Calculate the absolute value of that
    Code:
    n = abs(orig_n);
    Carry on with your program. Use orig_n for things like checking if the number entered was negative. Use n where you need the positive (absolute) value, i.e. when you want to check primality, find prime factors, etc.

    Basically orig_n can be used to remember the original value the user entered, so you can print it back to the user, and check it for negative to list a -1 in the prime factors, even after you find the absolute value and store it in n.

  9. #9
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    Quote Originally Posted by anduril462 View Post
    Read the number from the user and store it in orig_n
    Code:
    long n, orig_n;
    printf("Enter a number to get its prime factorization:  ");scanf("%ld", &orig_n);
    Calculate the absolute value of that
    Code:
    n = abs(orig_n);
    Carry on with your program. Use orig_n for things like checking if the number entered was negative. Use n where you need the positive (absolute) value, i.e. when you want to check primality, find prime factors, etc.

    Basically orig_n can be used to remember the original value the user entered, so you can print it back to the user, and check it for negative to list a -1 in the prime factors, even after you find the absolute value and store it in n.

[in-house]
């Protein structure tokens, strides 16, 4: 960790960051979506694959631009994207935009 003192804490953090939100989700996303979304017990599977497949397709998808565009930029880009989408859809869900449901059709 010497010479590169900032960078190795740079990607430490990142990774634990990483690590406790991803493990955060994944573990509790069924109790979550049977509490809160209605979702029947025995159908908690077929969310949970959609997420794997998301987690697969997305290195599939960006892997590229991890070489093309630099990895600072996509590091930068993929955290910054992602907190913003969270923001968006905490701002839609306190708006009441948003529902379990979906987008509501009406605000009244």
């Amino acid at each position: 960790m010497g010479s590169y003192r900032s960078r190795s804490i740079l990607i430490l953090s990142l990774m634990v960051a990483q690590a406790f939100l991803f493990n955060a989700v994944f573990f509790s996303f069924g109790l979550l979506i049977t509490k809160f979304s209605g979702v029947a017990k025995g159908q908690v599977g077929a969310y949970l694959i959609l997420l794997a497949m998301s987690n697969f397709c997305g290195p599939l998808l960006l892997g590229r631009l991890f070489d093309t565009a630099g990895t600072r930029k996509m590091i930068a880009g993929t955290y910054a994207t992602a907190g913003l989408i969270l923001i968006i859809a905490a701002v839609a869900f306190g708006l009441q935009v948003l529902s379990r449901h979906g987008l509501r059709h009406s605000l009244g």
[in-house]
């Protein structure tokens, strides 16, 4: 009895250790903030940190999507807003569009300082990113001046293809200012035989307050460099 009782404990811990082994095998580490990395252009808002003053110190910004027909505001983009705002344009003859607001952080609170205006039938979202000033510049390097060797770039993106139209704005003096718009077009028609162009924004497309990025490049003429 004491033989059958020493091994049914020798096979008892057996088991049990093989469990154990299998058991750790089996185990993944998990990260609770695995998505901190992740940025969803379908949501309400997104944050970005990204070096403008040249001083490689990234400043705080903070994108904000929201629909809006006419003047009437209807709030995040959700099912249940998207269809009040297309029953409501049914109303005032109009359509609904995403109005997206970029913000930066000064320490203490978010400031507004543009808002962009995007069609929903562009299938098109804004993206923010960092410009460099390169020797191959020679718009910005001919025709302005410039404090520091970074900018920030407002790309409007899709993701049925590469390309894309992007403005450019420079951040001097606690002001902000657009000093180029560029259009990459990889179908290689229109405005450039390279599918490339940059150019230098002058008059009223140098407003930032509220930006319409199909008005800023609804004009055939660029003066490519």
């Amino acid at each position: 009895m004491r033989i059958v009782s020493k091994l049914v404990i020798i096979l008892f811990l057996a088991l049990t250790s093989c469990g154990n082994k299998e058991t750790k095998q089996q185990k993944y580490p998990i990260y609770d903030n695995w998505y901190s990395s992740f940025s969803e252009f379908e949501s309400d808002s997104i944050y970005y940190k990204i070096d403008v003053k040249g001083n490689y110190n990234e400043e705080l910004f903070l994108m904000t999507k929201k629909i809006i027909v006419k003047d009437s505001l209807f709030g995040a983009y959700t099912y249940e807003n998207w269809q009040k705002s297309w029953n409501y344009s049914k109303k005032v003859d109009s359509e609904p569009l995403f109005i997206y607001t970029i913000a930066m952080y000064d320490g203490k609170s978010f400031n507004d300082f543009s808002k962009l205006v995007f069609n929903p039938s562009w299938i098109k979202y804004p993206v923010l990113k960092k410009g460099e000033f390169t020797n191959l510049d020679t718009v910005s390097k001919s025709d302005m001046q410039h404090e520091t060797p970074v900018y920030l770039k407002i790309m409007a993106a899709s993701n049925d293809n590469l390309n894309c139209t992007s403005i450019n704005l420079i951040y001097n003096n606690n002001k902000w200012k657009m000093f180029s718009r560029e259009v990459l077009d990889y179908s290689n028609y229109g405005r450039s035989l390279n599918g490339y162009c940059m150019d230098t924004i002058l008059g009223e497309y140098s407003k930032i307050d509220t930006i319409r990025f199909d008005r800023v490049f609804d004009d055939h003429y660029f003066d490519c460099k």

Doing that now, but is there a more intuitive way of factoring negative numbers instead of just printing a negative one?

  10. #10
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    Quote Originally Posted by jwall View Post
    Doing that now, but is there a more intuitive way of factoring negative numbers instead of just printing a negative one?
    I still think this whole negative thing is silly. A negative number can't be prime. Thus, a negative number can't have a prime factorization, since at least one factor would have to be negative, and thus that factor, by definition, would not be prime.

    But no, I am not aware of any "magic bullet" answer that will do this all in one or two lines of clean, elegant code. Sometimes the solution just ain't as pretty as you want.
    AndiPersti likes this.

  11. #11
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    Quote Originally Posted by anduril462 View Post
    I still think this whole negative thing is silly. A negative number can't be prime. Thus, a negative number can't have a prime factorization, since at least one factor would have to be negative, and thus that factor, by definition, would not be prime.

    But no, I am not aware of any "magic bullet" answer that will do this all in one or two lines of clean, elegant code. Sometimes the solution just ain't as pretty as you want.
    Yeah, I think this will satisfy anyone who wanted to do prime factorization of any number they wanted.

    Thanks for your help.